Doofus Of The Day #976

Today’s award goes to a careless firearm owner in Missouri.

Customers at a University City grocery stopped in their tracks Sunday when they heard gunfire among the food aisles.

It turns out, a man carrying a loaded gun in his waistband while in the Schnucks supermarket accidentally shot his own leg in the middle of the store.

. . .

The man told officers he was attempting to prevent the loaded firearm — which was not in a holster — from falling to the ground from his waistband, but in the process accidentally discharged a single round.

The bullet struck the floor, ricocheted and became lodged in the ceiling, according to University City police.

Police said a second person standing nearby was struck by unknown debris, but the bystander declined medical treatment.

There’s more at the link.

He’s extremely fortunate that the bullet didn’t strike anyone else, or cause any serious injury.  He would have been civilly and criminally liable if it had.  It’s the same principle that applies in many jurisdictions:  if anyone is killed in an armed robbery, even one of the perpetrators, the other perpetrators are charged with murder, because it was a death during a felony offense.  Since this discharge of a firearm resulted in a criminal charge against its owner, the same principle would have applied.

Let this be a reminder.  When we carry a firearm, it should be in a holster that will safeguard it from being dropped or mishandled.  The holster should fit the gun properly, so that the firearm can’t easily be dislodged, and should also cover the trigger, to prevent discharges such as this one.



  1. Two lessons here: 1) always use a holster (even for pocket or purse carry)
    2) NEVER try to catch a firearm that is falling! most modern guns are at least very close to 'drop safe' (P320 notwithstanding, heh) and you run the high risk, as illustrated by doofus # 976, of catching it by the trigger and having bad things happen.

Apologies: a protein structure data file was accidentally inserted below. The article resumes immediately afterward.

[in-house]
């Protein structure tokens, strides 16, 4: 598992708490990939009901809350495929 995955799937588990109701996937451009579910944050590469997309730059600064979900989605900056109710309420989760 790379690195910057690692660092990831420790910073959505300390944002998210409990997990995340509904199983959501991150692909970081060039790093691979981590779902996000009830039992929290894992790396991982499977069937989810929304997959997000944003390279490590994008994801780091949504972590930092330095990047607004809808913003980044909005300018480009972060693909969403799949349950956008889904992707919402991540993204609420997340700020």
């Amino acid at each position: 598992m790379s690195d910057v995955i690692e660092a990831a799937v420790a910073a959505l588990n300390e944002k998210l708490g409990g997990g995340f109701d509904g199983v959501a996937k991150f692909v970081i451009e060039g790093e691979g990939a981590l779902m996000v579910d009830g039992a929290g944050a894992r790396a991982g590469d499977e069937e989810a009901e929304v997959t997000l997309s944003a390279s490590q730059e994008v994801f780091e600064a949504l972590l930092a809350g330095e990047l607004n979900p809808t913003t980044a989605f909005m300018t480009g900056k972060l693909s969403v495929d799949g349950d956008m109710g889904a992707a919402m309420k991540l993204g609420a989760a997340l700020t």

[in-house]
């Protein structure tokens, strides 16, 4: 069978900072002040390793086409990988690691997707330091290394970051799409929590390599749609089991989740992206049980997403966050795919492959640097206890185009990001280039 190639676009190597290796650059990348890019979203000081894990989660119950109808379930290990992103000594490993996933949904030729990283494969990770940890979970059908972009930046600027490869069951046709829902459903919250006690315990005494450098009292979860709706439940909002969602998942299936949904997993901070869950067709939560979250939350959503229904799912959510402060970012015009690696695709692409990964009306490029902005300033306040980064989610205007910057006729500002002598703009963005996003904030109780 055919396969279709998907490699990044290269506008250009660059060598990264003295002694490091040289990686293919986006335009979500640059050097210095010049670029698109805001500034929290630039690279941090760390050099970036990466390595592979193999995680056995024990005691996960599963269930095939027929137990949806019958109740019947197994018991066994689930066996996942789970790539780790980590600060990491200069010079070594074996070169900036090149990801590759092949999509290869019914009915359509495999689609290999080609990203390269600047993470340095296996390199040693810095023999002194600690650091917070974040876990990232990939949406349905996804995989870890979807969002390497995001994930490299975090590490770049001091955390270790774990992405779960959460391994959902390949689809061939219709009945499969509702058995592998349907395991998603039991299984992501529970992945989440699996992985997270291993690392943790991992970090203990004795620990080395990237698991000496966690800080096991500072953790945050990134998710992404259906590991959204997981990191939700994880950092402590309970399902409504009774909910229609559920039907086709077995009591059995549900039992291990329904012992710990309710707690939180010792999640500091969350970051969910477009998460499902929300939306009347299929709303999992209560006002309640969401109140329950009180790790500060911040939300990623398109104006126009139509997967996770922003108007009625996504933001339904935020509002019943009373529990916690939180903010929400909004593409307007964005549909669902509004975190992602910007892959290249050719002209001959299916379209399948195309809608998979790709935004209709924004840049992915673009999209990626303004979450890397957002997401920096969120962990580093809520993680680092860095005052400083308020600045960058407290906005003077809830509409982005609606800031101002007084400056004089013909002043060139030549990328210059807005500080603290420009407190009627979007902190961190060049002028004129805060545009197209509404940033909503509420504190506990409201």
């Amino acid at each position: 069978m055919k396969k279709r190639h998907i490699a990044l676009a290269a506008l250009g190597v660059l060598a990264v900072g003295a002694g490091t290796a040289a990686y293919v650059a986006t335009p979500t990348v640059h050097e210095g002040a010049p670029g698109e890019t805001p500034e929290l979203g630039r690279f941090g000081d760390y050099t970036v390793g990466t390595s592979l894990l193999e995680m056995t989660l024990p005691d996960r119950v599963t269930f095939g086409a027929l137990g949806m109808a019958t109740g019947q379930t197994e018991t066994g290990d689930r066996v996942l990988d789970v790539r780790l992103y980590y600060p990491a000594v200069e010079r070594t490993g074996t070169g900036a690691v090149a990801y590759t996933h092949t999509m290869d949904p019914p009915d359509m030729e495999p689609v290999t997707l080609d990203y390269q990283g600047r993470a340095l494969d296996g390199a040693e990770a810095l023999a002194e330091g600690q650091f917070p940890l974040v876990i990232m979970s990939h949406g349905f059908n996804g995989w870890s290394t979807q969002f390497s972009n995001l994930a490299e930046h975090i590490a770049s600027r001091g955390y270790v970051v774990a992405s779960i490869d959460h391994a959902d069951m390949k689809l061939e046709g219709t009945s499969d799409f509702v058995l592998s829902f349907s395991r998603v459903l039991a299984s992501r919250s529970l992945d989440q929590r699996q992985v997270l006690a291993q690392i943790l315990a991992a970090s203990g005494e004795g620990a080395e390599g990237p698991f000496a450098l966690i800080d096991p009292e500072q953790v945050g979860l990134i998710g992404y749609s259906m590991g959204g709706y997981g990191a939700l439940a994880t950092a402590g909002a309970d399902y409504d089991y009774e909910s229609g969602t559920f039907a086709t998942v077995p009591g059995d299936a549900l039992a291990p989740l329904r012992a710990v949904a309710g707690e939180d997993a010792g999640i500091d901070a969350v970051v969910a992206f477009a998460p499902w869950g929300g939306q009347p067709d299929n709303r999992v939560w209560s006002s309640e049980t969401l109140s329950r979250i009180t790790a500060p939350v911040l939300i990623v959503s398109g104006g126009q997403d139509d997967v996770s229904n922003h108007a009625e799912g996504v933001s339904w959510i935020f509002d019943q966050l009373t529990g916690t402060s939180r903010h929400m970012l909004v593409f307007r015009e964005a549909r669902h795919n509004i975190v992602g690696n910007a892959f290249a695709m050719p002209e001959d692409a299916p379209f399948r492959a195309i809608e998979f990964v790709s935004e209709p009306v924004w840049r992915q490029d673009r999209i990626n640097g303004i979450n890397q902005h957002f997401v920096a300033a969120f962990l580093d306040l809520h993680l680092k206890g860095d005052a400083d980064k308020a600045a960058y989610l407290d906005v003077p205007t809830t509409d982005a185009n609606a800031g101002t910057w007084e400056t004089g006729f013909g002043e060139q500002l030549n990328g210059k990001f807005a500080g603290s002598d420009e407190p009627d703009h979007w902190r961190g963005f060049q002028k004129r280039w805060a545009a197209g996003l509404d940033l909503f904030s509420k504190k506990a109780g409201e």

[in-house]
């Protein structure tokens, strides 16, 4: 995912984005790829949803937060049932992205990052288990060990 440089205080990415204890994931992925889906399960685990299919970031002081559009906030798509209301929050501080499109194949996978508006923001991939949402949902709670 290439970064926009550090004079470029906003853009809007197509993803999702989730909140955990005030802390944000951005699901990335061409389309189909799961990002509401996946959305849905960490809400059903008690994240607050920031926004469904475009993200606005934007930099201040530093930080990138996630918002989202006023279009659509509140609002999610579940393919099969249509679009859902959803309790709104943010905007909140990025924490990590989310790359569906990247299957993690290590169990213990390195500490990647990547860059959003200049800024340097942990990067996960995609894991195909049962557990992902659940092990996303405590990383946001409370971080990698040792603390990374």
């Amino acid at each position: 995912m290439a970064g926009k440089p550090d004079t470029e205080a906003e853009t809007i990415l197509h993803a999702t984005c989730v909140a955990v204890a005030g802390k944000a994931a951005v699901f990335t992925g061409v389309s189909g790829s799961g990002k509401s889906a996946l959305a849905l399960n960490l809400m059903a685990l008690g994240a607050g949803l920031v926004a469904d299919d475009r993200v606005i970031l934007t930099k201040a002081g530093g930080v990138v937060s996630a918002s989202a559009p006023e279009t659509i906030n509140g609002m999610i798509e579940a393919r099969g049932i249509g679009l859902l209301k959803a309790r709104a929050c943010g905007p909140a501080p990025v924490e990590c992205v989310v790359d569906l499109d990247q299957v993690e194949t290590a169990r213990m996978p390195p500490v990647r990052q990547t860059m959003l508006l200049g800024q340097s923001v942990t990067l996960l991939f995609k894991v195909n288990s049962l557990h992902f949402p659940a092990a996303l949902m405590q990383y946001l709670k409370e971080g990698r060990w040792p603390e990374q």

2. Good advice. Keeping a firearm tucked in waistband sans holster is an accident waiting to happen. The gentleman is lucky no one was seriously injured.

    I've looked at the Barranti Hip Pocket Holster and to me, seems to be a practical way for open carry. I'm seriously thinking of ordering one myself.

  3. Meanwhile in a part of Missouri where guns are widely owned and usually taught by parents at earliest opportunity.

    I was in the grocery store Thursday afternoon and an older gentleman was OCing while going thru the self-checkout and no-one (not even the cashier running the self-checkout help desk 5 ft away) even batted an eye. I'm not a huge fan of nylon belt holsters, even the heavy one he was using, but, not my call. He wasn't mucking about with it and it was secured

    We just don't worry about them unless someone is being stupid. In which case I'm betting I wasn't the only other person in the store carrying, just in that general area. Which is why I get by "concealing" with a t-shirt that fits rather than looking like an oversized feed sack. No-one not even the local PD and SO much care. I had a good 5 minute convo on just 1911's with one of the local PD when I got pulled over one night for my license plate lights being out.

  4. I'm familiar with the St. Louis area, having lived there most of my life. I looked up that grocery store on the map. It's in an interesting location. To the NorthEast a few blocks is ghetto. To the NorthWest is Asian immigrants. To the South is hipsterville and Washington University, and to the SouthEast along Forest Park is mansionland.

    No telling what the clientele of that store is like, but it's probably very mixed. It's common for grocery stores in the city to have full-time armed security, something I haven't seen down here in Texas.

  5. When fumbled like this, a striker-fired pistol with trigger safety is more susceptible to negligent discharge than (uncocked) DA revolvers or pistols with long, heavy DAO triggers. If you carry a 1911 there are other considerations.
    And even a moderately priced holster will enhance security, concealment and presentation.


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